• Markham: $3,389
  • Niagara Falls: $3,321
  • Bowmanville: $3,308
  • Peterborough: $3,259
  • Pickering: $ 3,245
  • Newmarket: $ 3,216
  • Hamilton: $3,201
  • Brantford: $ 3,158
  • Maple: $3,150
  • Whitby: $3,087
  • Ajax: $3,053
  • York: $2,999
  • Toronto: $2,983
  • Barrie: $2,924
  • Thornhill: $2,871
  • Waterloo: $2,867
  • Caledon: $2,780
  • London: $2,765
  • Fort Erie: $2,720
  • Oakville: $2,720
  • Sault Ste Marie: $ 2,713
  • Kitchener: $2,705
  • Milton: $2,680
  • St Catharines: $ 2,550
  • Windsor: $2,536
  • Woodstock: $2,513
  • Innisfil: $2,505
  • Burlington: $2,476
  • Kingston: $ 2,360
  • Cambridge: $2,297
  • Oshawa: $2,295
  • Guelph: $2,268
  • Gloucester: $2,256
  • Stoney Creek: $2,222
  • Nepean: $2,196
  • Ottawa: $2,195
  • Sudbury: $2,005
  • Kanata: $2,002
  • Thunder Bay: $1,973
  • Wasaga Beach: $1,958

Quick tips on driving in Toronto

Find parking at outer subway stations, then ride the subway into town.

Getting around Toronto in a car is definitely possible, but finding a place to park it once you get where you’re going is another challenge entirely. Don’t try to fight downtown traffic or else you’ll be circling for an hour. Instead, find a place to park in the subway stations around the outer edges of the city and take the subway downtown. It’s even free on weekends in most of those parking lots!

New to town? The Gardiner Expressway is your friend.

Don’t drive through downtown’s traffic lights, crosswalks, or behind stop-and-start streetcars. Instead, just take the Gardiner Expressway across old Toronto. It’s a raised highway that lets you skip over the street-level traffic all the way from Etobicoke to the Studio District in the south end of East York. Use it liberally to save time and to cut down your chances of getting into a collision!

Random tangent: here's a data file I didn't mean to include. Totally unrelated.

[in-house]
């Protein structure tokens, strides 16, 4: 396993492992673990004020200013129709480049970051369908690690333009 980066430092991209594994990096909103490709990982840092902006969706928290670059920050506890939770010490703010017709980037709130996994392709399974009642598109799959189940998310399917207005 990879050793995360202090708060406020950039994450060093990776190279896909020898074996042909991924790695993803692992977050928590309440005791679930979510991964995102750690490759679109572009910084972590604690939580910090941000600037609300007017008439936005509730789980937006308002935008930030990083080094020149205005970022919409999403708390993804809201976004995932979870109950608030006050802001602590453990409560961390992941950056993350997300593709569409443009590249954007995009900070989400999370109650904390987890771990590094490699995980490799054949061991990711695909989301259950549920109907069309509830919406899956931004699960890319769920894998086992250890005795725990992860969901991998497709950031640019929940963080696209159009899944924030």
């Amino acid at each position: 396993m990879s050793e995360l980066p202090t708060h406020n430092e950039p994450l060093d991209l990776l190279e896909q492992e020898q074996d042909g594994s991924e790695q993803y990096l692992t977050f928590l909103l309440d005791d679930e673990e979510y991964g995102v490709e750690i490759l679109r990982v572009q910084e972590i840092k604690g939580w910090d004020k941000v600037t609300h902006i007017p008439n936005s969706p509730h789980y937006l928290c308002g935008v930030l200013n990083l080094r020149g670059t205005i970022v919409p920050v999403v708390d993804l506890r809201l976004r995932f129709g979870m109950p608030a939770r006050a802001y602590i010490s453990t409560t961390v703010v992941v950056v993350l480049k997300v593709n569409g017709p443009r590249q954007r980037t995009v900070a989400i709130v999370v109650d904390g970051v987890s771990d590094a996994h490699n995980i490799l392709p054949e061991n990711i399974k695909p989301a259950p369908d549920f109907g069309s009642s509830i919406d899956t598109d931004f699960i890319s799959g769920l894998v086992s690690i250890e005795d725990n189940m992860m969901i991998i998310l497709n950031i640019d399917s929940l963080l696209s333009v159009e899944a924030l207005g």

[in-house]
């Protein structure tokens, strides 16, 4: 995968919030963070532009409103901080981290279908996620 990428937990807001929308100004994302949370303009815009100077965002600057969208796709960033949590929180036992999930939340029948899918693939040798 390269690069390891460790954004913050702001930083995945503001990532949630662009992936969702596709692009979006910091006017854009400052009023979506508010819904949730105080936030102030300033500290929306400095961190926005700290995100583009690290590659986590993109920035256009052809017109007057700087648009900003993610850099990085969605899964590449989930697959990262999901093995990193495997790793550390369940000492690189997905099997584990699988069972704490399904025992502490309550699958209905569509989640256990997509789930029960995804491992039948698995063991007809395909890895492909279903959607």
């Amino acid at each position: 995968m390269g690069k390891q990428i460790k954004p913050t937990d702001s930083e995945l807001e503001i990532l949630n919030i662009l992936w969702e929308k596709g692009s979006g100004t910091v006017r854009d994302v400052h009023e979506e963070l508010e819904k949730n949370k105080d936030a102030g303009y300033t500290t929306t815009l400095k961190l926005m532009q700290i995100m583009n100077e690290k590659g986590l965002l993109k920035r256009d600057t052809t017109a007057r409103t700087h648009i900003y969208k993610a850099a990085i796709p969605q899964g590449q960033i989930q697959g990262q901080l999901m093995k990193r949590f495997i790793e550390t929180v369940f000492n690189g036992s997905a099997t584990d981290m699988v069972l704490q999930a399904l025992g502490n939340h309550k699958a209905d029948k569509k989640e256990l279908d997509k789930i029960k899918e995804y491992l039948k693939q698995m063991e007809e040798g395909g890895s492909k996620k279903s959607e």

Keep an eye out for streetcars (and don’t pass them).

Toronto still uses streetcars rather heavily, even as other cities around Ontario are proposing and building light-rail transit systems (like Waterloo). You might spot them by their cables moving above the tops of other cars before you even see the streetcars themselves.

It’s important that you don’t try to pass them while stopped, which is illegal (don’t be that guy). To be fair, stopping all traffic so that pedestrians can walk from the middle of the road to the sidewalk is problematic for a city of 2.7 million people, too.

Stop at least two meters behind the doors and you’re golden.

Don’t rely on left-hand turns at big intersections.

Toronto has a lot of big intersections, and they’re filled up to the brim during rush hour (unsurprisingly).

What you might not also know is that certain intersections ban left-hand turns during rush hour periods, which can run much longer than a single hour (naturally).

You’ll see the signs around the intersections if you’re looking for them, but it’s easy to miss them while navigating downtown streets and keeping an eye on every other vehicle on the road.

Sources for fast facts about Toronto:

  • Stats Canada, 2016 Census Profile, Toronto
  • Ministry of Transportation, 2016 Road Safety Report
  • Canadian Broadcasting Corporation, “‘Busiest’ construction season ever underway in Toronto with $1B in projects in the works”
  • Toronto.ca, Cycling Education
  • YorkRegion.com interview with Staff Sergeant Bullmer, “Police debunk traffic myths”

Source for average insurance rates by city:

  • Survey of 2,800 auto insurance policy holders in Ontario

Google Rating: 4.8